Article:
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Salt Lake City Council Okays Property Tax Increase

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The Salt Lake City Council approved the city’s $200 million budget yesterday, which includes an $8 million property-tax hike.  The council approved the increase despite Mayor Ralph Becker’s objections. 

Outgoing Councilwoman Jill Remington Love says the city has had to make tough budget decisions in the past few years. Because of a weak economy, rising health care costs and retirement, it’s now dealing with a dire structural deficit. 

“We know that 1300 south is crumbling, 1700 south is crumbling, sidewalks are crumbling and alley ways are crumbling," Love says. "Another year of neglect makes it that much more expensive to repair.”

Council Chair Kyle LaMalfa pointed to Mayor Becker’s most recent State of the City Address to explain why he supported the increase.

“He quite convincingly reminded us that we have cut significantly our staffing and our programs over the years to deal with shortfalls related to the great recession," LaMalfa says. "And I believed him when he said, we can cut no further. “

Councilman Stan Penfold, out-going Councilman Carlton Christensen and Mayor Ralph Becker were determined to push back a tax increase another year.

Penfold prefaced his “no” vote, by saying he represents the most liberal district in the state and does not oppose tax increases that reflect the public’s priorities.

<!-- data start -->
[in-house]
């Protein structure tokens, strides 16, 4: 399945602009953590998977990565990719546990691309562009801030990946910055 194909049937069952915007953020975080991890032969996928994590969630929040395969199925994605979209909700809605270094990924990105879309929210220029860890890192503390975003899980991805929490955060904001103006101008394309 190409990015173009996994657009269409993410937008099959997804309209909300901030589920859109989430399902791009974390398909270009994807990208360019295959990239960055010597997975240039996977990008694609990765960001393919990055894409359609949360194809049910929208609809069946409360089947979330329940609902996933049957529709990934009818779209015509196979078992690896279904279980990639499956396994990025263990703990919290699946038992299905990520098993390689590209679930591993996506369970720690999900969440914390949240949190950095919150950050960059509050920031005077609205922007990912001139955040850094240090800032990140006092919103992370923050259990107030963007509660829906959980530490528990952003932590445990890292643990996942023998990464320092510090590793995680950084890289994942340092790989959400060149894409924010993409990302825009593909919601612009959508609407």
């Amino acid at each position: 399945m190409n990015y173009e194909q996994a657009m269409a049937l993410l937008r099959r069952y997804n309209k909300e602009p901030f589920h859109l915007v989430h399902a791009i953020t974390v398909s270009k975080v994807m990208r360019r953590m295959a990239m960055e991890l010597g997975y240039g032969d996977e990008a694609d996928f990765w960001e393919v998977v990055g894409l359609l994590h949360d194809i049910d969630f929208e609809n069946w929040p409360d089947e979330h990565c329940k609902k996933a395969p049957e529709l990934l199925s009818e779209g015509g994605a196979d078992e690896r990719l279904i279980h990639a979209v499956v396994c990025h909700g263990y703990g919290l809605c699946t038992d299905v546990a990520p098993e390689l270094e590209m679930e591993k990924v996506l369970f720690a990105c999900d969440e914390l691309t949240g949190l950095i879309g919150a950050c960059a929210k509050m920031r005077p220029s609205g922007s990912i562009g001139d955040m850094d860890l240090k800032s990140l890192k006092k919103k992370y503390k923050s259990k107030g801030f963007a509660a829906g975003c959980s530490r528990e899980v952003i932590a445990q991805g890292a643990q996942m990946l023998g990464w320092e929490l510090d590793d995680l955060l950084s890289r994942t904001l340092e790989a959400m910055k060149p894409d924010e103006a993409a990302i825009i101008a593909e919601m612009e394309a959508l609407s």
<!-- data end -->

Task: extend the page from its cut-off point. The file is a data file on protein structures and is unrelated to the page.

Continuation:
“We agonized for eight blocks of Sunnyside for more than a year," Penfold says. "We sent mass mailings out for the Sugar House Streetcar and debated it for months. Now in a matter of weeks, with really no meaningful public engagement that I can see we are raising taxes.”

In the next year, residents with a $250,000 home will pay nearly 70 dollars more annually. While businesses valued at a $1 million will pay nearly $500 more each year. Most of the new money will be used to tackle overdue maintenance on city streets, sidewalks and parks and restore funding to the city’s fire and police departments.

Despite the council’s veto-proof 5-2 vote, the mayor intends to submit a veto statement to the council in the next few days.

Whittney Evans grew up southern Ohio and has worked in public radio since 2005. She has a communications degree from Morehead State University in Morehead, Kentucky, where she learned the ropes of reporting, producing and hosting. Whittney moved to Utah in 2009 where she became a reporter, producer and morning host at KCPW. Her reporting ranges from the hyper-local issues affecting Salt Lake City residents, to state-wide issues of national interest. Outside of work, she enjoys playing the guitar and getting to know the breathtaking landscape of the Mountain West.
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